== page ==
But with new edition, emoji commentators (myself included) asked: Where are the emoji for people of color? For while there were hundreds of emoji, and more than 100 different representations of human bodies or faces, nearly all were white or a “neutral” yellow. Only two—an apparent East Asian boy, and an apparent South Asian man—seemed to be people of color. There were no non-white women whatsoever, and no black people.

Then, in November of last year, the Unicode Consortium made a quiet announcement in its draft of the new Unicode standard. Different skin tones would be introduced to the emoji standard through a toggle board: A user could click and hold on an emoji while typing it and a menu would coming up, letting them type it in one of five skin tones. (The tones correspond to the Fitzpatrick scale, a numerical method of categorizing human skin pigmentation.)

“People all over the world want to have emoji that reflect more human diversity, especially for skin tone,” said the draft.

Great. Without the background context consisting of the shared, unconscious assumption of white supremacy, how are my friends and I supposed to communicate with whimsical symbols of basic emotions now?

Now, anyone can make the easy joke about how, even as we speak, sites like Salon, Alternet, Vox and the like are in a race to see who can be the first to publish an article about how white privilege is being able to take for granted one's majority status in a crowded room full of emoji. I, on the other hand, prefer to stalk bigger game. I'm shielding my eyes and looking toward the horizon, anticipating the inevitable article analyzing the phenomenon of white flight from emoji use, dating back to this policy change. For that one, I think we'll need the New Republic, or maybe the Atlantic itself.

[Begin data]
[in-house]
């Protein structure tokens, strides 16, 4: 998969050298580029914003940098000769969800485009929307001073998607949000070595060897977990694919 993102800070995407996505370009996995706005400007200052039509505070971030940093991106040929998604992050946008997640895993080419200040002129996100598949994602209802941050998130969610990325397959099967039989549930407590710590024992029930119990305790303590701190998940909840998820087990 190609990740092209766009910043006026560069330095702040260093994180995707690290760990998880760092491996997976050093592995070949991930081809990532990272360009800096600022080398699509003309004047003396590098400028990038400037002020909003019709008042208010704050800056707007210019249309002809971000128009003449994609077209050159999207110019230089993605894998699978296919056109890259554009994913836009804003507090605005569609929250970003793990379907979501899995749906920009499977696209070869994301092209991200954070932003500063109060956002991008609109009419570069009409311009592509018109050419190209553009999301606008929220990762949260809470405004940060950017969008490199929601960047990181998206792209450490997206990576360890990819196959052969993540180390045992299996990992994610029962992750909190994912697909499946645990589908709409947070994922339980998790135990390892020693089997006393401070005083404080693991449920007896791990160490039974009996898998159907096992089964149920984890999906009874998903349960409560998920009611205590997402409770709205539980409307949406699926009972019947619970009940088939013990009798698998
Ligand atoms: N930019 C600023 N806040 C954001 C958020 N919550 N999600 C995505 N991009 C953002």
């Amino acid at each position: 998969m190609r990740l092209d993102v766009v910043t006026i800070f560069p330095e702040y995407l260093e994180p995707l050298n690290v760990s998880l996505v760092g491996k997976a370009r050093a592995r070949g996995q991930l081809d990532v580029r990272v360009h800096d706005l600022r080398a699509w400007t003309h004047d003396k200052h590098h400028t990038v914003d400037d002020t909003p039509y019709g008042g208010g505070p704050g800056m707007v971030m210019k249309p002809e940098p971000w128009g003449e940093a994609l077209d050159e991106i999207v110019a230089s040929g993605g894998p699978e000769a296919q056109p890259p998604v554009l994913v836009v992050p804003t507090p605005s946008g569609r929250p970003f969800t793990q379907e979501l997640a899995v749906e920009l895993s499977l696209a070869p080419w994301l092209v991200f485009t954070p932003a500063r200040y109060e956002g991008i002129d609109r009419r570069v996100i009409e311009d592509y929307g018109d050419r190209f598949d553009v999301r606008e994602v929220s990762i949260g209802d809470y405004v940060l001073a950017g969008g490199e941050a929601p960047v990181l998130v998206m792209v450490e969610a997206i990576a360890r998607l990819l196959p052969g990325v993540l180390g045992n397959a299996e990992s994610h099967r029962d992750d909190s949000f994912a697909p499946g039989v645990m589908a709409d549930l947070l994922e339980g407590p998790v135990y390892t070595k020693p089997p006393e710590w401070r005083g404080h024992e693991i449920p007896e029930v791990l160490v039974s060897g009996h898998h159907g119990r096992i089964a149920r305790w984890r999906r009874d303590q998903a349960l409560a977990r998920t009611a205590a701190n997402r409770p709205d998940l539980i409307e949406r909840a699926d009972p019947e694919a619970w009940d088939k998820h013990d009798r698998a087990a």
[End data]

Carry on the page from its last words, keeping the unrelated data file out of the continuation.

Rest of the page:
Monday, February 23, 2015

Believin' All the Lies That They're Tellin' Ya, Buyin' All the Products That They're Sellin' Ya

Some Marxists call the factors that interfere with judgment “false consciousness.” They argue that false consciousness accounts for the failure of revolutionary ideology to attract adherents among the working class in the developed world. On this view, it wasn’t outright repression or censorship that prevented the workers from adopting a Marxist perspective. It is was the subtle and concealed influence of capital on their ability to exercise their capacity to make their own decisions.

These tensions in Mill’s defense of intellectual freedom were recognized in the 19th century. What we now call political correctness was first articulated in the 1960s by the brilliant German-born philosopher Herbert Marcuse. Marcuse’s achievement was to turn Mill’s argument for free discussion, at least in a modern Western society, against its explicit conclusion.

Marcuse undertakes this inversion, worthy of a black belt in dialectical reasoning, in the 1965 essay “Repressive Tolerance.” In it, Marcuse argues that the marketplace of ideas can’t function as Mill expected, because the game is rigged in favor of those who are already powerful. Some ideas enjoy underserved appeal due to tradition or the prestige of their advocates. And “consumers” are not really free to choose, given the influence of advertising and the pressures of social and economic need. Thus the outcome of formally free debate is actually predetermined. The ideas that win will generally be those that justify the existing order; those that lose will be those that challenge the structure.

This prong of the argument is close to the standard critique of false consciousness. But Marcuse links it to Mill’s distinction between those who are and are not capable of participating in and benefitting from the unrestricted exchange of ideas.